Forget the fare, forget the schedule, forget the customers, just drive. And you do your best to do so. The best thing about the bus is that the windshield is your entire field of vision. You are piloting 34 tons of steel, plastic and diesel down the road, all you can see is the city in every direction around you, and let’s face it, you’re good at this shit. You maneuver through poorly parked delivery trucks, streets made narrow by snow piles, idiot drivers who shouldn’t even have a license, every motherfucker texting behind the wheel. Your bus is about six feet wide, and you swear you’ve crawled it through tight spots that were six feet one inch at least dozens of times. Using just your tiny mirrors, you make the ass end of your bus, a very long forty feet behind you (sixty feet when you drive the articulated buses) do whatever you need it to do. You actually hold these peoples’ lives in your hands, every single day. But just when you silently celebrate another victory over the forces of the city, you are pulled back into reality by that treble note coming from above your head. It reminds you who is really in charge and what the premise of this whole enterprise really is. You’re not Evel Knievel, brother, you just drive a city bus.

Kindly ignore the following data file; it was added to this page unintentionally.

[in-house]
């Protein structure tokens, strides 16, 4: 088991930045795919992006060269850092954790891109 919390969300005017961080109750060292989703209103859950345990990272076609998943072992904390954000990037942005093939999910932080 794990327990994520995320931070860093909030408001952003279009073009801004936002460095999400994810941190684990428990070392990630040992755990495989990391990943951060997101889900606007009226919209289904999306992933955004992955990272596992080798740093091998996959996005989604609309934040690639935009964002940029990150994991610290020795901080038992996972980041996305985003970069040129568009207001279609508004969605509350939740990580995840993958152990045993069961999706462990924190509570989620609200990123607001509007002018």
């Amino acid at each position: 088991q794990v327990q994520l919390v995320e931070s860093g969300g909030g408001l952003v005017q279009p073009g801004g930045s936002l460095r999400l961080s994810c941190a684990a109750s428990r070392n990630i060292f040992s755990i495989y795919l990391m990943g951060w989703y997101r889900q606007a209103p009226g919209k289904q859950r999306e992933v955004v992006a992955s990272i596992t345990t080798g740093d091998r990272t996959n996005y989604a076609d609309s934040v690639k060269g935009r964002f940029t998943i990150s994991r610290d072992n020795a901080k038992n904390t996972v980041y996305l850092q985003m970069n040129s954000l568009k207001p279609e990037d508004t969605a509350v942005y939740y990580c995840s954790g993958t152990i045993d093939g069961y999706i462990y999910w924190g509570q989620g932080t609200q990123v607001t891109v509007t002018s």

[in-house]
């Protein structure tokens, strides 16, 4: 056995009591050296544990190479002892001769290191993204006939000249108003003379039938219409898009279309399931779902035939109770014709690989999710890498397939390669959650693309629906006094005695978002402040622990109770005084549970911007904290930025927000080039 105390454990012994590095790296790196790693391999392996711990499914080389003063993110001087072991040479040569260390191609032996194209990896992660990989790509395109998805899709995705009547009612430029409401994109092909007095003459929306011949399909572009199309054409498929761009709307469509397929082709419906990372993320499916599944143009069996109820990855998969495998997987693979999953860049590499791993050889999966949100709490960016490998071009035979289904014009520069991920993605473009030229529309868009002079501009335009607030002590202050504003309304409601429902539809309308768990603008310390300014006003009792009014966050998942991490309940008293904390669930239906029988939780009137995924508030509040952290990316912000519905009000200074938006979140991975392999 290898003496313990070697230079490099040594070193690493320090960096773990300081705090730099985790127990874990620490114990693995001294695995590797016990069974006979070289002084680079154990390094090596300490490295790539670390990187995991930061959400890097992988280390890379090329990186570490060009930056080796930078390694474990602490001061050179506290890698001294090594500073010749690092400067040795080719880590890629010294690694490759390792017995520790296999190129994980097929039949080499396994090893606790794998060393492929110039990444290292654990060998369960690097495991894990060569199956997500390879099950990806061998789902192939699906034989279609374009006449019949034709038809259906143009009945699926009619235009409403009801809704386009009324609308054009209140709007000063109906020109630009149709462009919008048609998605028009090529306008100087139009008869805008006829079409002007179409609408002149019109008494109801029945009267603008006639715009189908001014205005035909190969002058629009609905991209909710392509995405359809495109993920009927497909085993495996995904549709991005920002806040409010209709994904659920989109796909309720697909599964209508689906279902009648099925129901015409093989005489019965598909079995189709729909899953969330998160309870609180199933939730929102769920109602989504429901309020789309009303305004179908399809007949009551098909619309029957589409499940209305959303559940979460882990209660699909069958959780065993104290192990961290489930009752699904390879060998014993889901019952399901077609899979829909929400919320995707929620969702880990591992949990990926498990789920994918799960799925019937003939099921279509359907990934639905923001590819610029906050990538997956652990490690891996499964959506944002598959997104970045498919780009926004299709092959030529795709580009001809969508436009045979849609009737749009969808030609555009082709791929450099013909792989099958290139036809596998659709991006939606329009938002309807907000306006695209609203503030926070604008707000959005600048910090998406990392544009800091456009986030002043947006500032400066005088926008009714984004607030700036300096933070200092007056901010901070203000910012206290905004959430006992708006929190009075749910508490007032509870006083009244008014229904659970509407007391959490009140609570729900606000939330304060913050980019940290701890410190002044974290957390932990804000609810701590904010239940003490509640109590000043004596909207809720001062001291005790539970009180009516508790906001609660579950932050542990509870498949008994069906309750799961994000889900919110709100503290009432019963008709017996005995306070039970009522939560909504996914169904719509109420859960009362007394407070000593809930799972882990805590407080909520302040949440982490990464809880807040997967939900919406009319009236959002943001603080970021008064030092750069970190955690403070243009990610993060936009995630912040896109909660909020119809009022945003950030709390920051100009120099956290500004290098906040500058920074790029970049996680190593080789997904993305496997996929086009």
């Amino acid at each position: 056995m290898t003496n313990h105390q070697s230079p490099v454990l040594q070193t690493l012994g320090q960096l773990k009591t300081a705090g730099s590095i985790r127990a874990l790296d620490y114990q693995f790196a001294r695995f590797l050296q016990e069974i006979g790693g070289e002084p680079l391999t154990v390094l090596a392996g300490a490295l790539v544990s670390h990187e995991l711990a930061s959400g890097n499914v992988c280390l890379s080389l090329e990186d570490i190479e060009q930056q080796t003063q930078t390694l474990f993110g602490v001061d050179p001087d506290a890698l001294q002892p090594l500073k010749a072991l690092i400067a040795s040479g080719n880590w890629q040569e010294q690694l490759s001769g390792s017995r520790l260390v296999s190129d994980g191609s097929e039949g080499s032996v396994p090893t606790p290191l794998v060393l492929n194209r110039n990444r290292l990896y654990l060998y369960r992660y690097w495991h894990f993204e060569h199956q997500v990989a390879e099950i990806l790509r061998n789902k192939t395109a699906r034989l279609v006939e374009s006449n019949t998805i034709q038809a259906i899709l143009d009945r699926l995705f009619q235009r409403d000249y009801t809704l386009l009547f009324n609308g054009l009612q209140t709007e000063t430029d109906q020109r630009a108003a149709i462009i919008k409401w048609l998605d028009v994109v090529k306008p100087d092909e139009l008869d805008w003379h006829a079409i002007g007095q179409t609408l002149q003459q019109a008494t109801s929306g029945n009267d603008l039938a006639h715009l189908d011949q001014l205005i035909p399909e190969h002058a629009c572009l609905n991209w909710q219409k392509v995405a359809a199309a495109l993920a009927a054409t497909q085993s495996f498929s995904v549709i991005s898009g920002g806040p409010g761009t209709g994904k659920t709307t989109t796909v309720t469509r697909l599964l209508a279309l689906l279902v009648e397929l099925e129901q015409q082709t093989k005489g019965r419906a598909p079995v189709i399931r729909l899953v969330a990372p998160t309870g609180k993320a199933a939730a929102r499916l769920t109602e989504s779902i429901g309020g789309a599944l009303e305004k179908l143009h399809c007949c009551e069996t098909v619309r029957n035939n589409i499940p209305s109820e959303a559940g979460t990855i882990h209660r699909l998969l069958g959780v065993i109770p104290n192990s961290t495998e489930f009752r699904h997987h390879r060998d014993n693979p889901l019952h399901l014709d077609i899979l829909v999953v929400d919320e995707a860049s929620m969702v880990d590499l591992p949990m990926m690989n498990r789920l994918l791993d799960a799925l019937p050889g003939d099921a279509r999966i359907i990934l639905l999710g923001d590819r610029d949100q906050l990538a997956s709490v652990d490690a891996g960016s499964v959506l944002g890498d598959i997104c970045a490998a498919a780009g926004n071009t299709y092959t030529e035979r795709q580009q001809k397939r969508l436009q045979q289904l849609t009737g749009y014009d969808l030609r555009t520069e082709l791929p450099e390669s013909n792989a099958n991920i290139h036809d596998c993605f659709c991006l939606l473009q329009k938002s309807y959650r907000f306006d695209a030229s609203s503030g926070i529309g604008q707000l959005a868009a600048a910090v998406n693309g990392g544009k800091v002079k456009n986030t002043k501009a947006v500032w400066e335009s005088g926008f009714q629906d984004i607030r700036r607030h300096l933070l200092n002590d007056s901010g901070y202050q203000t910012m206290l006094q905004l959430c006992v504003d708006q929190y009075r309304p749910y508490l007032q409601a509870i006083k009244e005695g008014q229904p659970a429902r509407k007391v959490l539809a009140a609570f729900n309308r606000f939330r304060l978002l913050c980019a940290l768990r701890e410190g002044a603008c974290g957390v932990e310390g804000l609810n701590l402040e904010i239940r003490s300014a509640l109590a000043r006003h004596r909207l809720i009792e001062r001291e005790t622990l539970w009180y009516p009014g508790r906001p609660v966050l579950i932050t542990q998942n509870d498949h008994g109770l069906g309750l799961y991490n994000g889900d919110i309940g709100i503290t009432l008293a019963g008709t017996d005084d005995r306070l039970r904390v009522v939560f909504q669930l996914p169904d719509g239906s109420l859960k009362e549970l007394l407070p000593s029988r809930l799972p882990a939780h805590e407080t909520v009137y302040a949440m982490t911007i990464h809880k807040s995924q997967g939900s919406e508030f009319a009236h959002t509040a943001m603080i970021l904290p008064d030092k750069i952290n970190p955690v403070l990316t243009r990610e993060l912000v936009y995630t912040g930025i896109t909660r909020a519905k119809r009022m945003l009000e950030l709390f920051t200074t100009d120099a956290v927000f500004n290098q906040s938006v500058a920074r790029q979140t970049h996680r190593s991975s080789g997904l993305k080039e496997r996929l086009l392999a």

It’s a lonely job. It doesn’t seem like it, as you’re surrounded by people all day long, but ten seconds of pleasantries repeated all day long doesn’t add up to very much to an extrovert like yourself. You always thought that bus drivers were friendly and talkative. It turns out that’s just a strategy deployed to neutralize potential problem passengers by making you harder to hate. Sometimes you feel like an animal in a zoo. A whole day of petty interaction with people around you – “Howdy sir. Thank you. Cold today, huh? Yeah but it’s gonna be warmer this weekend. How are you ma’am? Thank you. Hey there little man! You hanging out with mom today? Hey man, how you doin’? You say you don’t have it today? Alright, why don’t you just take a seat for me? Hey there ma’am, you feeling okay today? Thank you. Alright now. Have a good day, sir.” – and none of it means anything at all. You can’t imagine what it’s like for your coworkers who drive the light rail train, trapped alone in a little box all day, moving up and down the same line of railroad. Sounds like hell.